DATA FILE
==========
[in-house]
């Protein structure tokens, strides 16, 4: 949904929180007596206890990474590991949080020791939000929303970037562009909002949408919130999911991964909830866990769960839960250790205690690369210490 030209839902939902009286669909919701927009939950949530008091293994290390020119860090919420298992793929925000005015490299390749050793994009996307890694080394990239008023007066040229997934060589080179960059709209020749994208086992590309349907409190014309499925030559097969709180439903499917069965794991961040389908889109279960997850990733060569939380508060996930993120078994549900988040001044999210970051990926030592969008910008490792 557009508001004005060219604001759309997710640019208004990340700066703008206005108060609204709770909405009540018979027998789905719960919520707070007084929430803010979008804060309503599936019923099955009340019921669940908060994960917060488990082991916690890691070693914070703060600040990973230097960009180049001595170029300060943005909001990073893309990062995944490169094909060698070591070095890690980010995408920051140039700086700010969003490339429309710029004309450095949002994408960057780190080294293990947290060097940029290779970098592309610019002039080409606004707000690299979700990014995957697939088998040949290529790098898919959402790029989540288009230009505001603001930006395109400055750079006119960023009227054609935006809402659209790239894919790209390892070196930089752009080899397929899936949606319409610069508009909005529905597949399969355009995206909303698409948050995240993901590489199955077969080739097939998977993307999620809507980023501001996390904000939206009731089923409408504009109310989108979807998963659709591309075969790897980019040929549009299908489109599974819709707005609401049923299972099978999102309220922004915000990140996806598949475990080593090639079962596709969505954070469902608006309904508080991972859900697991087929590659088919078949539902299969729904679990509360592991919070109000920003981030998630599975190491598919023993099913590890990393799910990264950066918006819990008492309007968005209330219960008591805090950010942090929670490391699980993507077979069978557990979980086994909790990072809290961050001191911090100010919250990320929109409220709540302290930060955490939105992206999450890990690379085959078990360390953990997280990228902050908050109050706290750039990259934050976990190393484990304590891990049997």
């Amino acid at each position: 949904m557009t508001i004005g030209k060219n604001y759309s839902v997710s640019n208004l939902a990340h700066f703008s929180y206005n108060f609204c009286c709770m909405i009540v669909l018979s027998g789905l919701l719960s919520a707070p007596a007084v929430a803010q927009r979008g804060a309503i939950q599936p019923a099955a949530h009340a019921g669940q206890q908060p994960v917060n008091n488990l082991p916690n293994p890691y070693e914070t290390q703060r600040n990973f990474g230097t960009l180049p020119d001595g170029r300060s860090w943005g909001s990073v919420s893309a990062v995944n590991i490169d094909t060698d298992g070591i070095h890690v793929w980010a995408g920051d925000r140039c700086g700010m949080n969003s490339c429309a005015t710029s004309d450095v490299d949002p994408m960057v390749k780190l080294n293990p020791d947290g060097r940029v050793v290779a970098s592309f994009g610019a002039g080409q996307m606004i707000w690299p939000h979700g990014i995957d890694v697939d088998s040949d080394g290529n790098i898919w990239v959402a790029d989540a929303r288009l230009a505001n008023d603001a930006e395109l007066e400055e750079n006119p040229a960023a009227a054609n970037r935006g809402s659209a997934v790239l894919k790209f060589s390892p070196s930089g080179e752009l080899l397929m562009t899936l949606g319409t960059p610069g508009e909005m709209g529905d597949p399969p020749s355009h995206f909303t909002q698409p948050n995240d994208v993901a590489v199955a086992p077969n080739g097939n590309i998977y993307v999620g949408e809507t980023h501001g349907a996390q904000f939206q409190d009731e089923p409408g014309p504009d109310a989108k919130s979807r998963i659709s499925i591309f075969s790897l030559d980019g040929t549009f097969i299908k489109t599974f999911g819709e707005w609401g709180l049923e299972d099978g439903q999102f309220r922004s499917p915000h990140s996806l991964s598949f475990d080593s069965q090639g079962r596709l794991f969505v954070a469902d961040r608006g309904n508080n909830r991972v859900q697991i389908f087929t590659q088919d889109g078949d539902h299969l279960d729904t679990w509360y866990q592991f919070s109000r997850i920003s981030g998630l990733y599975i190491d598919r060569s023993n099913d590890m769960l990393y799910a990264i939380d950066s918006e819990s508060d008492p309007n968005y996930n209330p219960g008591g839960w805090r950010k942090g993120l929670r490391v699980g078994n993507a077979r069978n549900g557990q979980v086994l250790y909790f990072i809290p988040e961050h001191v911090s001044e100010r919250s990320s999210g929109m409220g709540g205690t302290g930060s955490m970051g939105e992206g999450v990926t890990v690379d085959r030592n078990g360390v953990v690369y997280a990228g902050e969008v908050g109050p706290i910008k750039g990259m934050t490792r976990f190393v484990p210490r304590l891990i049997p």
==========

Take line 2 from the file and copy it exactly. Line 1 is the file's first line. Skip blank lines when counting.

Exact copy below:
């Protein structure tokens, strides 16, 4: 949904929180007596206890990474590991949080020791939000929303970037562009909002949408919130999911991964909830866990769960839960250790205690690369210490 030209839902939902009286669909919701927009939950949530008091293994290390020119860090919420298992793929925000005015490299390749050793994009996307890694080394990239008023007066040229997934060589080179960059709209020749994208086992590309349907409190014309499925030559097969709180439903499917069965794991961040389908889109279960997850990733060569939380508060996930993120078994549900988040001044999210970051990926030592969008910008490792 557009508001004005060219604001759309997710640019208004990340700066703008206005108060609204709770909405009540018979027998789905719960919520707070007084929430803010979008804060309503599936019923099955009340019921669940908060994960917060488990082991916690890691070693914070703060600040990973230097960009180049001595170029300060943005909001990073893309990062995944490169094909060698070591070095890690980010995408920051140039700086700010969003490339429309710029004309450095949002994408960057780190080294293990947290060097940029290779970098592309610019002039080409606004707000690299979700990014995957697939088998040949290529790098898919959402790029989540288009230009505001603001930006395109400055750079006119960023009227054609935006809402659209790239894919790209390892070196930089752009080899397929899936949606319409610069508009909005529905597949399969355009995206909303698409948050995240993901590489199955077969080739097939998977993307999620809507980023501001996390904000939206009731089923409408504009109310989108979807998963659709591309075969790897980019040929549009299908489109599974819709707005609401049923299972099978999102309220922004915000990140996806598949475990080593090639079962596709969505954070469902608006309904508080991972859900697991087929590659088919078949539902299969729904679990509360592991919070109000920003981030998630599975190491598919023993099913590890990393799910990264950066918006819990008492309007968005209330219960008591805090950010942090929670490391699980993507077979069978557990979980086994909790990072809290961050001191911090100010919250990320929109409220709540302290930060955490939105992206999450890990690379085959078990360390953990997280990228902050908050109050706290750039990259934050976990190393484990304590891990049997």